Ellie's Washington Program Experience

Ellie Feder's Story

Following in her family’s footsteps, there was no doubt in her mind that Ellie wanted to go to Washington D.C. After watching her older sister go through the UCDC program at UC Berkeley, Ellie was excited to apply for the Washington Program when she came to UC Davis and knew it would be an amazing chance to get work experience and live in a new city while in college.

Homesick, but independent

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Ellie at Capitol Mall in Washington, D.C.

One of the biggest challenges students face when they study away from home is the feeling of homesickness. For Ellie, this was her first time experiencing life away from people she knew. When coming to UC Davis, Ellie had friends from high school and already knew her freshman year roommate, but going to Washington D.C. was her chance to be truly independent for the first time.

To cope with missing the familiarity of home, Ellie not only branched out to make friends within her cohort and at her office, but she also grew to appreciate her alone time and took it in her stride. She explored many of the things D.C. has to offer by herself, taking as much time as she wanted at each museum or monument she visited. She was able to fully appreciate the Lincoln Memorial—her favorite spot in the world, she told me—and carefully observe each exhibit she went to without the distraction of others. Ellie even took the brave step of traveling to new states and cities by herself, truly embracing her independence.

“The biggest trip I did—which was crazy for me—was going to New York City alone. I had some days off of work, so I decided to go.  I stayed with a friend, but spent the days touring myself around the city. It was really exciting for me; it was a big growth moment to go by myself and actually really enjoy it. Just to know that I can do something like that is really empowering.”

Finding her footing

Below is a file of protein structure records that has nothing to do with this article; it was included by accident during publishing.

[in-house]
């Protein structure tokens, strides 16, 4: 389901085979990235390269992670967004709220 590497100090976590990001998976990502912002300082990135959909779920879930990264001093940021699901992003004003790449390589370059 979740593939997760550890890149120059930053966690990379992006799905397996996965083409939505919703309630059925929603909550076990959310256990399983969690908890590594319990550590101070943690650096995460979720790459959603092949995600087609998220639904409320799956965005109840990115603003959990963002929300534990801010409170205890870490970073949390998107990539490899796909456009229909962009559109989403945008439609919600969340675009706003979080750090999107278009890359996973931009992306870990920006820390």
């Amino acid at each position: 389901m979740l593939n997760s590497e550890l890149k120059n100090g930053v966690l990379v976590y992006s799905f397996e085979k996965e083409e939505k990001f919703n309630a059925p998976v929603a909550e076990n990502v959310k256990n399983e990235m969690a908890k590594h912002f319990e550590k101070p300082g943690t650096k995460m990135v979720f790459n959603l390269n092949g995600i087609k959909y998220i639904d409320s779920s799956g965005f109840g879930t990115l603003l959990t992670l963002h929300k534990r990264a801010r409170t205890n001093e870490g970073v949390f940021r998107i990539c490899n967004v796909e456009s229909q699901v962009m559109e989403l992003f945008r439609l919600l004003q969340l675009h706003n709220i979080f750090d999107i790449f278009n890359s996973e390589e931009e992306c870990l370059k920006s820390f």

Through her internship with the University of California Office of Federal Governmental Regulations, Ellie got to experience Washington D.C. through a nonprofit lens as well as what life on the Hill is like. She was often assigned to attend and take notes on hearings revolving around major political issues, where she got to see key political players. At the same time Ellie got to see how her organization researched those issues and how the result of that research impacted the UC system.

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Ellie and two other UCDC friends at the Lincoln Memorial, with the Washington Monument in the background.

For most students, the Washington Program is very directional—it has helped many alumni narrow down their career paths—but for Ellie, her experiences in the program and with her internship taught her there were many things she wanted to do and could do when she finishes her degree. Overwhelming? Maybe, but Ellie isn’t worried.

“It’s proven to me that there are lots of things I could do, that I would be very happy doing. I talked to everyone in my office and I learned about their previous careers and they had all enjoyed their experiences along the way. DC also has so many opportunities, so it showed me that there are so many ways to impact the world in a positive way and that once you have basic skills, you can apply them to lots of different things.”

As she continues on her degree path, Ellie remains excited about the possibilities that await her in Washington D.C.; she hopes to go back to the nation’s capital and start making positive impacts on the world.

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